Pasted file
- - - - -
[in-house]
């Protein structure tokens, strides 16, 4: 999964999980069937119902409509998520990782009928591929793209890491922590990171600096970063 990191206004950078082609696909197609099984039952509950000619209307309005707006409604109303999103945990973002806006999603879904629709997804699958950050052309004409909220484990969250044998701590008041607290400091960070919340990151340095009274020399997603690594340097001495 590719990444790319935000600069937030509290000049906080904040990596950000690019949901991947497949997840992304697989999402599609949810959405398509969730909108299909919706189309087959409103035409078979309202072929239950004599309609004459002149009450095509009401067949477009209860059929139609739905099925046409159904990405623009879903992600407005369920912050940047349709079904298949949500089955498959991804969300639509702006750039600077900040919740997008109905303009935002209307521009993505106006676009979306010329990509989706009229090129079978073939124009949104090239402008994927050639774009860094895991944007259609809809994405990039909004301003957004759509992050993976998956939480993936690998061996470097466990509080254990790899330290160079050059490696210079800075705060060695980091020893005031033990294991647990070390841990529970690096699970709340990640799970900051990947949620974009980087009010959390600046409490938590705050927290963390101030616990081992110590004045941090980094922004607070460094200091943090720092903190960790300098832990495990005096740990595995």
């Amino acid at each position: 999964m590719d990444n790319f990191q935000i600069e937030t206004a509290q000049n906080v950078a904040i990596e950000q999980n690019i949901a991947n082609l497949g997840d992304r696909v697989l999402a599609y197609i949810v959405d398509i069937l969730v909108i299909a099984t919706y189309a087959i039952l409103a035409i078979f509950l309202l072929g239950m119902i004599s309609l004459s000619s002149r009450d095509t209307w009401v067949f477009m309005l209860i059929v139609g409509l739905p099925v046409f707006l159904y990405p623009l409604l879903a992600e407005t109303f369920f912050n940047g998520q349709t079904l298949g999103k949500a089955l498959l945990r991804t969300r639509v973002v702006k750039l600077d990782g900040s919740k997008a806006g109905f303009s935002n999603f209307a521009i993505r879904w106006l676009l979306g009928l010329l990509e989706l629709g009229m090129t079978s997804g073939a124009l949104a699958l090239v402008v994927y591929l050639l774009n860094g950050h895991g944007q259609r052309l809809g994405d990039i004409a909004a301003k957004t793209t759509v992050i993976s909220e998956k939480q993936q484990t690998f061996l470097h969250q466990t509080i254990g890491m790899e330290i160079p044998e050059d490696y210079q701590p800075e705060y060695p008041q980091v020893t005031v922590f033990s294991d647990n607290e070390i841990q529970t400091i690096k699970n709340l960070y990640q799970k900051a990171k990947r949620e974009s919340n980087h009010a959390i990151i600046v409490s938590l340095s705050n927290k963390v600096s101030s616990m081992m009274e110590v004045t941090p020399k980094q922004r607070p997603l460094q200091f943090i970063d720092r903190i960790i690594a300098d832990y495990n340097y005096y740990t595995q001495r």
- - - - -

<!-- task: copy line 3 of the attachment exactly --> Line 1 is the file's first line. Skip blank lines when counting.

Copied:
């Amino acid at each position: 999964m590719d990444n790319f990191q935000i600069e937030t206004a509290q000049n906080v950078a904040i990596e950000q999980n690019i949901a991947n082609l497949g997840d992304r696909v697989l999402a599609y197609i949810v959405d398509i069937l969730v909108i299909a099984t919706y189309a087959i039952l409103a035409i078979f509950l309202l072929g239950m119902i004599s309609l004459s000619s002149r009450d095509t209307w009401v067949f477009m309005l209860i059929v139609g409509l739905p099925v046409f707006l159904y990405p623009l409604l879903a992600e407005t109303f369920f912050n940047g998520q349709t079904l298949g999103k949500a089955l498959l945990r991804t969300r639509v973002v702006k750039l600077d990782g900040s919740k997008a806006g109905f303009s935002n999603f209307a521009i993505r879904w106006l676009l979306g009928l010329l990509e989706l629709g009229m090129t079978s997804g073939a124009l949104a699958l090239v402008v994927y591929l050639l774009n860094g950050h895991g944007q259609r052309l809809g994405d990039i004409a909004a301003k957004t793209t759509v992050i993976s909220e998956k939480q993936q484990t690998f061996l470097h969250q466990t509080i254990g890491m790899e330290i160079p044998e050059d490696y210079q701590p800075e705060y060695p008041q980091v020893t005031v922590f033990s294991d647990n607290e070390i841990q529970t400091i690096k699970n709340l960070y990640q799970k900051a990171k990947r949620e974009s919340n980087h009010a959390i990151i600046v409490s938590l340095s705050n927290k963390v600096s101030s616990m081992m009274e110590v004045t941090p020399k980094q922004r607070p997603l460094q200091f943090i970063d720092r903190i960790i690594a300098d832990y495990n340097y005096y740990t595995q001495r």